Having determined that Krottner was controlling, the court turned to the plaintiffs’ allegations and concluded that information they alleged had been stolen, particularly the credit card numbers, was sensitive like the data in Krottner and could be used in committing fraud or identity theft. The court observed that Zappos itself acknowledged this fact by warning the affected customers to change their passwords on any other accounts where they might have used the same or similar passwords. The Ninth Circuit also noted that the actual harm suffered by the other plaintiffs whose claims the district court did not dismiss undermined Zappos’ assertion that the stolen information could not be used for fraud or identity theft.
Zappos further argued that even if the stolen information was as sensitive as the data in Krottner, too much time had passed for the harm to be imminent. Rejecting that argument, the Ninth Circuit held that harm (or the risk of harm) should be assessed at the time the action is brought, not as of the present. In doing so, the court found that the plaintiffs had sufficiently alleged an injury in fact, “based on a substantial risk that the Zappos hackers will commit identity fraud or identity theft.”
Finally, in completing the standing analysis, the Ninth Circuit found that the plaintiff’s alleged injury was “fairly traceable” to Zappos’ failure to prevent the breach despite the fact that their personal information may have also been stolen in other breaches (which was more an issue of causation and damages and less one of standing). The Ninth Circuit also found that the plaintiffs’ injury was “likely to be redressed by relief that could be obtained through this litigation” as “any proven injury could be compensated through damages” and “injunctive relief would limit the extent of the threatened injury by helping plaintiffs monitor their credit and the like.”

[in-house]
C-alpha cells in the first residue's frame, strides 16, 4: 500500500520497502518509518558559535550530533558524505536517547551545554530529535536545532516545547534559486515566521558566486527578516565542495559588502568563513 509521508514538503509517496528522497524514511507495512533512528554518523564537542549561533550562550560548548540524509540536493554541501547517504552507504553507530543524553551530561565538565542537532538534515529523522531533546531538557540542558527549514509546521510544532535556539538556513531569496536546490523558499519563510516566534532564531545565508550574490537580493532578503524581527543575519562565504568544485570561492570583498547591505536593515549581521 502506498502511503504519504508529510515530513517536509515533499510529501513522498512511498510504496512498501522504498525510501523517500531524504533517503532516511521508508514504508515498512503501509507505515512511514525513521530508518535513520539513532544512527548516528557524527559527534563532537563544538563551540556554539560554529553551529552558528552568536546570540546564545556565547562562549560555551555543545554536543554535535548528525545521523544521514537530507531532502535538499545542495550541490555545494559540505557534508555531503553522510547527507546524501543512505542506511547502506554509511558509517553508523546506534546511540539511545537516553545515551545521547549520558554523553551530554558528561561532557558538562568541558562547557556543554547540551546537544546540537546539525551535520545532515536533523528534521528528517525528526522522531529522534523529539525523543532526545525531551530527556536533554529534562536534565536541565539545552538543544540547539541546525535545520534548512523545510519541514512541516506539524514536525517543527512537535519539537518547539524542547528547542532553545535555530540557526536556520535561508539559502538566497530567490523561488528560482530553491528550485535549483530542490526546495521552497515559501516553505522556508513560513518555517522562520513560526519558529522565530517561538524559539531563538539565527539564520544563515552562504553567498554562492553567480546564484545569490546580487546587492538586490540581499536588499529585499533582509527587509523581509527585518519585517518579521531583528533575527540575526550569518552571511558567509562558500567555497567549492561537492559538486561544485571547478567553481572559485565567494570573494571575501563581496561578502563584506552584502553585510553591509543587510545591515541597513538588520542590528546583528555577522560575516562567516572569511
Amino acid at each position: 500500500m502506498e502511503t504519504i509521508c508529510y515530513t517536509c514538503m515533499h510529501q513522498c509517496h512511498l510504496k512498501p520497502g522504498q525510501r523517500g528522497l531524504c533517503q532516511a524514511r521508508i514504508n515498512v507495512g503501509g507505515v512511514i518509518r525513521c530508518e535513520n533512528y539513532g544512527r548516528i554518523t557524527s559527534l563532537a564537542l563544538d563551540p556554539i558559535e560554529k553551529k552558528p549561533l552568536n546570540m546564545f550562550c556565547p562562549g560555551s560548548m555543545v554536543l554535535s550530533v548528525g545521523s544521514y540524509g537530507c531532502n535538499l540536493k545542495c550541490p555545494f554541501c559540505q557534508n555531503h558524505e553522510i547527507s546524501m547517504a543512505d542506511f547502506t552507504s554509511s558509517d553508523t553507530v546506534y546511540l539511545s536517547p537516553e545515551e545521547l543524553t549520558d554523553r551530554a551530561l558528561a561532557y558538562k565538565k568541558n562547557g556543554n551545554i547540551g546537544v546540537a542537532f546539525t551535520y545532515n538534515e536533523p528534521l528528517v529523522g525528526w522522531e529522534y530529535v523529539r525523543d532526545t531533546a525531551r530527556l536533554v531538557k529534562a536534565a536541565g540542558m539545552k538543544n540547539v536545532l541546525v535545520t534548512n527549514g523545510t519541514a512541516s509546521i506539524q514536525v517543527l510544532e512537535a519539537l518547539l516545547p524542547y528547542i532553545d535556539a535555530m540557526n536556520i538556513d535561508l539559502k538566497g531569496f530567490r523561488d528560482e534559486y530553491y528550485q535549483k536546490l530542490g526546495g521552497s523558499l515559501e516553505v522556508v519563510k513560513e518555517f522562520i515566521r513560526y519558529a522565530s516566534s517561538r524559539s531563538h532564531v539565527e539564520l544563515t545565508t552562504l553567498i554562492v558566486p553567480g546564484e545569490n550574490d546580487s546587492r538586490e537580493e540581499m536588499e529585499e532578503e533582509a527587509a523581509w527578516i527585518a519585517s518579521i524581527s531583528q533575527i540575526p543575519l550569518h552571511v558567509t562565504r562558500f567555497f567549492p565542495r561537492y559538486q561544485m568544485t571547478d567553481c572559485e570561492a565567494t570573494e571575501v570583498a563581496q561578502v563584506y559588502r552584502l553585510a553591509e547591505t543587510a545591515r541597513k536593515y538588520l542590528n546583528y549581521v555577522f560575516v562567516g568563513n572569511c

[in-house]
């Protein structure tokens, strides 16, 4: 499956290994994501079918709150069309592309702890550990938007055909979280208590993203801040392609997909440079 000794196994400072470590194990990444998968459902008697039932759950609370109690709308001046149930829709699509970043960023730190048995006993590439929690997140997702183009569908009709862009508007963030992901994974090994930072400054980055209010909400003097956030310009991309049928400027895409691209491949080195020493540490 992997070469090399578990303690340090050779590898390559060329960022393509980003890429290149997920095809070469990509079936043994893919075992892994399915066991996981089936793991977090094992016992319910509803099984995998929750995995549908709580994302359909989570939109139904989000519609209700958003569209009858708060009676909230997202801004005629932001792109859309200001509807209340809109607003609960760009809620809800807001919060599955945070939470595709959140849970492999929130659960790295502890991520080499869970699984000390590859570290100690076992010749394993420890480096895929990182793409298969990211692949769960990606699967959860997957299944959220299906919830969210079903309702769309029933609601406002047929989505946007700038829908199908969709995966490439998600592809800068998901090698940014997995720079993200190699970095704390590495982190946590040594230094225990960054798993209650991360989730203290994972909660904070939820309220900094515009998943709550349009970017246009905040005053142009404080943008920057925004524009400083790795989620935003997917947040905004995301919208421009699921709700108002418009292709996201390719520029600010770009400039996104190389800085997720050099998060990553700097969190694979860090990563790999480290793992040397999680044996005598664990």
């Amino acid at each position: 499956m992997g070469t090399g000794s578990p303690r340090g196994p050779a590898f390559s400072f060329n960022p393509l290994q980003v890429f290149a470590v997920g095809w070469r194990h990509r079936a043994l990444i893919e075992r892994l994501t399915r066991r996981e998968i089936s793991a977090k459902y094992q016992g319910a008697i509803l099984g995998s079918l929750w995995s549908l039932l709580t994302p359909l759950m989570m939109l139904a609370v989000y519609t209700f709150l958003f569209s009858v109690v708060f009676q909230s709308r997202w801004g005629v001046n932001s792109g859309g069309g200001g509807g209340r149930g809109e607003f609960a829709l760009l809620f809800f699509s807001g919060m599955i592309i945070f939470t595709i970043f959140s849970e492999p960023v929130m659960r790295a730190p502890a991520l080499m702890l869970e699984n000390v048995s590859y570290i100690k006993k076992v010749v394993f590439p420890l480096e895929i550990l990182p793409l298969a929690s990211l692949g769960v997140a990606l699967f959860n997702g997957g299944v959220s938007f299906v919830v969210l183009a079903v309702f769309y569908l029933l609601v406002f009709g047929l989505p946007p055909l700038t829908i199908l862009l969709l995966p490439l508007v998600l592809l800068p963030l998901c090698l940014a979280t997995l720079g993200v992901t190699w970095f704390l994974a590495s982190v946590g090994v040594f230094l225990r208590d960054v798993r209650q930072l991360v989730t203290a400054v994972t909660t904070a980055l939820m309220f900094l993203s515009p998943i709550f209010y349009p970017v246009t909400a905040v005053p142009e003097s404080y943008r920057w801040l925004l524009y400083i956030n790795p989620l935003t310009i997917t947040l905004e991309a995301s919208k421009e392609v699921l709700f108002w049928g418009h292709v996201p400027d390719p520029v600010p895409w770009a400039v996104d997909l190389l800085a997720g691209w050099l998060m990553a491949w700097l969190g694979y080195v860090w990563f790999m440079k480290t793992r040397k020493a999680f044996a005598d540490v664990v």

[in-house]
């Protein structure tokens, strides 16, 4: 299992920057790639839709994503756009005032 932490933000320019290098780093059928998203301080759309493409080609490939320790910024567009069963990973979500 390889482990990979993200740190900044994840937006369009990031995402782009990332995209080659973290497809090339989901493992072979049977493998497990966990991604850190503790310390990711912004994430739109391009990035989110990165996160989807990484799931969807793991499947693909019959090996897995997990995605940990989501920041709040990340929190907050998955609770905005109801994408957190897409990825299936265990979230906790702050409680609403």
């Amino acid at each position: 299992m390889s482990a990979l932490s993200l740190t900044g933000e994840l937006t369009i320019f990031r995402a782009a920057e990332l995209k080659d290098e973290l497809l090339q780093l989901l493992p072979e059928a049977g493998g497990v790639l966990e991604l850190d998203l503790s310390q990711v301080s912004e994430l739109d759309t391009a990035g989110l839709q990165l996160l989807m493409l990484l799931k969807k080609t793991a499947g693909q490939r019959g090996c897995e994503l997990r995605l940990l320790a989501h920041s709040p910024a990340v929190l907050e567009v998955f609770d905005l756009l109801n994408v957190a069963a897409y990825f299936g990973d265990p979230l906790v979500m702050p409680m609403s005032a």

Zappos reaffirms the applicability of Krottner in the Ninth Circuit in the data breach context after both Clapper and Spokeo. Zappos also exacerbates the split among the Circuits concerning the pleading standard for Article III standing in data breach cases. Zappos places the Ninth Circuit squarely on the side of the D.C., Sixth and Seventh Circuits in holding that allegations that the increased risk of fraud and identity theft resulting from a data breach without more constitutes an injury sufficient to confer Article III standing. Joining the D.C. Circuit in Attias v. CareFirst (D.C. Cir. 2017), the Sixth Circuit in Galaria v. Nationwide Mutual Insurance (6th Cir. 2016), and the Seventh Circuit in Remijas v. Neiman Marcus (7th Cir. 2015) and Lewert v. P.F. Chang’s China Bistro (7th Cir. 2015), the Ninth Circuit in Zappos has made it easier for plaintiffs to meet their pleading burden and expanded standing to bring data breach cases. In contrast, the Second Circuit in Whalen v. Michaels Stores (2d Cir. May 2017), the Fourth Circuit in Beck v. McDonald (4th Cir. 2017), and the Eighth Circuit in In re SuperValu Customer Data Security Breach Litigation (8th Cir. 2017) have found that general allegations of a heightened risk of identity theft from personal information stolen in a data breach alone do not constitute an injury in fact, raising the pleading requirements for plaintiffs in data breach cases. These Circuits have held that plaintiffs must allege an actual injury in the form of fraudulent charges on existing credit or debit card accounts or the opening of fraudulent financial accounts based upon their stolen personal information to establish an Article III injury and survive a motion to dismiss for lack of standing. This Circuit split will likely continue unless and until the Supreme Court weighs in and offers more definitive guidance. Given that the Supreme Court has recently denied certiorari to review the CareFirst decision, when and if that will occur is uncertain.